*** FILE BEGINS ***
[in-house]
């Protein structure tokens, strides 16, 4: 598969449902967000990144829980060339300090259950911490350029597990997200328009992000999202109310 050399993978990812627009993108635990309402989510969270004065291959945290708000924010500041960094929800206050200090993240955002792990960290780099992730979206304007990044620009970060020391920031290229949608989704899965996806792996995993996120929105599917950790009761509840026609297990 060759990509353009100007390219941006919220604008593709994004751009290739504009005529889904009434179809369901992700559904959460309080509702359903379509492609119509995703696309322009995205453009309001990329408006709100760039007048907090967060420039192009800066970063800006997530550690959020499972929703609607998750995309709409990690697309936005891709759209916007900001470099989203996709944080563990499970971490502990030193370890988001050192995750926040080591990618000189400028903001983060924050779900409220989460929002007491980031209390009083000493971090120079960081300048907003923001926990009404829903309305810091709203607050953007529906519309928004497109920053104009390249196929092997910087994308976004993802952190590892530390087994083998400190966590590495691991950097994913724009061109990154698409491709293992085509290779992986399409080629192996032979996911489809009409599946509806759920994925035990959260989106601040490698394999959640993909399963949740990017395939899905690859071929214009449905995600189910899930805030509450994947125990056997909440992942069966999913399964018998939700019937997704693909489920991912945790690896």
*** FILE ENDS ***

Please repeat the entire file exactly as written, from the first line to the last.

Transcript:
[in-house]
């Protein structure tokens, strides 16, 4: 598969449902967000990144829980060339300090259950911490350029597990997200328009992000999202109310 050399993978990812627009993108635990309402989510969270004065291959945290708000924010500041960094929800206050200090993240955002792990960290780099992730979206304007990044620009970060020391920031290229949608989704899965996806792996995993996120929105599917950790009761509840026609297990 060759990509353009100007390219941006919220604008593709994004751009290739504009005529889904009434179809369901992700559904959460309080509702359903379509492609119509995703696309322009995205453009309001990329408006709100760039007048907090967060420039192009800066970063800006997530550690959020499972929703609607998750995309709409990690697309936005891709759209916007900001470099989203996709944080563990499970971490502990030193370890988001050192995750926040080591990618000189400028903001983060924050779900409220989460929002007491980031209390009083000493971090120079960081300048907003923001926990009404829903309305810091709203607050953007529906519309928004497109920053104009390249196929092997910087994308976004993802952190590892530390087994083998400190966590590495691991950097994913724009061109990154698409491709293992085509290779992986399409080629192996032979996911489809009409599946509806759920994925035990959260989106601040490698394999959640993909399963949740990017395939899905690859071929214009449905995600189910899930805030509450994947125990056997909440992942069966999913399964018998939700019937997704693909489920991912945790690896």